should seriously consider getting customised profiles for each device
and/or media type. These profiles can be created professionally or by
buying your own profiling software. Sadly very few, if any digital camera
vendors have adopted the "canned" profile approach instead opting process
the images into a device-independent colour space as discussed above.
Device profiles come in two basic forms, i.e. Input and Output. Input
profiles typically describe the colour characteristics of scanners and
digital cameras, whereas Output profiles describe devices such as
monitors, printers and film recorders. Input profiles are often referred
to as one-way since it is only possible to select them as the Source
meaning we can never convert an image into the colour space of our
scanner or digital camera. Output profiles are two-way meaning we can
convert From or To them.
Why bother with Profiles?
Even though colour correction and colour management are not the same
thing they are often confused with each other, especially by the novice
Photoshop user. The colour characteristics of most imaging devices are
such that it is very rare for them to be truly linear (i.e.
R=G=B=Neutral). Sometimes this characteristic is referred to as the
device not being well behaved. Scanners and printers are good examples of
badly behaved devices. Obviously it would be extremely difficult for a
Photoshop user to edit an image where a group of pixels with values of
R=G=B=128 (grey) actually appeared to be non-neutral. In such
circumstances colour correction would an absolute nightmare. To overcome
these discrepancies we usually carry out all our editing in a colour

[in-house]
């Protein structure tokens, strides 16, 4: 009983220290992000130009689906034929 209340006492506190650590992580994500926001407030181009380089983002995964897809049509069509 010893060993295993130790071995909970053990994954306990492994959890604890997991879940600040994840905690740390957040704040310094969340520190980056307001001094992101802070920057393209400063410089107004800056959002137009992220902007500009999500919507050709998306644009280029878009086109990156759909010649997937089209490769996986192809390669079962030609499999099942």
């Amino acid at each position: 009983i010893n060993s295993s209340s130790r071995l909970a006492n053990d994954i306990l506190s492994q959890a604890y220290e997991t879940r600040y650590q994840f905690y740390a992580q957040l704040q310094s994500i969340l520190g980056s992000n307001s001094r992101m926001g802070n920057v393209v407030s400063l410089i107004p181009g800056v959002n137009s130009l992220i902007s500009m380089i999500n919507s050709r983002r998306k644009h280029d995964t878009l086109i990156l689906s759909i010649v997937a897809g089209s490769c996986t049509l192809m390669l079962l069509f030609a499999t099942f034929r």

space that is well behaved. In Photoshop well behaved colour spaces are
more usually referred to as the Working Spaces, and are always
characterised by having R=G=B appearing neutral. Without the aid of
accurate device profiles the accurate translation of the raw colour data
(the numbers) from the scanner/digital camera into the Working Space will
prove very difficult, if not impossible. The translation from the Working
Space into the media specific colour space of a digital printer will
prove equally difficult without the aid of media specific printer
So the main benefit offered by colour management is that the process
of colour correction can be undertaken in the knowledge that the image
displayed on the monitor is an accurate visual representation of the
original subject, and that the final print will accurately reflect the
colours of the displayed image.
Photoshop CS continues to use document/image specific colour settings,
which means that the colour space of each document is independent of
others that may be open on the Photoshop desktop. As with Photoshop 6 and
7 the Working Space defined in Color Settings only has a bearing on three
types of image, viz.: -
Existing images/documents without an embedded ICC profile.
Images/documents with no embedded ICC/ColorSync profile (i.e. untagged
Image or document specific colour means that it's the profile embedded
within an image that determines how the image will be displayed (it's
appearance) and not the Photoshop Working Space. With Photoshop CS we can
have multiple images, each in its own unique Working Space, open at the
same time and each will be displayed accurately. Of course all of this
assumes we're using a calibrated monitor.
Note that except for the obvious difference in user interfaces;
Photoshop CS for Mac OSX and Windows share a virtually identical feature
set. Therefore the Windows based screen shots that follow should be
equally useful to Mac users.
On opening Photoshop CS for the very first time we are presented with
an information dialog (shown below). The purpose of this dialog is to
warn the user that the Photoshop Color Settings will be automatically
configured or to provide access for manual setup. As with Photoshop 6 and
7 there is no wizard to help the user through the process of
configuring the Color Settings. If Photoshop 6 and 7 are anything to go
by many new users will panic at this dialog and accept the defaults only
to realise later that this was only a short-term solution.
For the purpose of this essay I to have chosen the No option
and have therefore accepted the default Photoshop settings. However, I
chose this option for no other reason than to concentrate upon monitor
calibration and characterisation. Once I have discussed calibrating the
monitor we can return to Color Settings.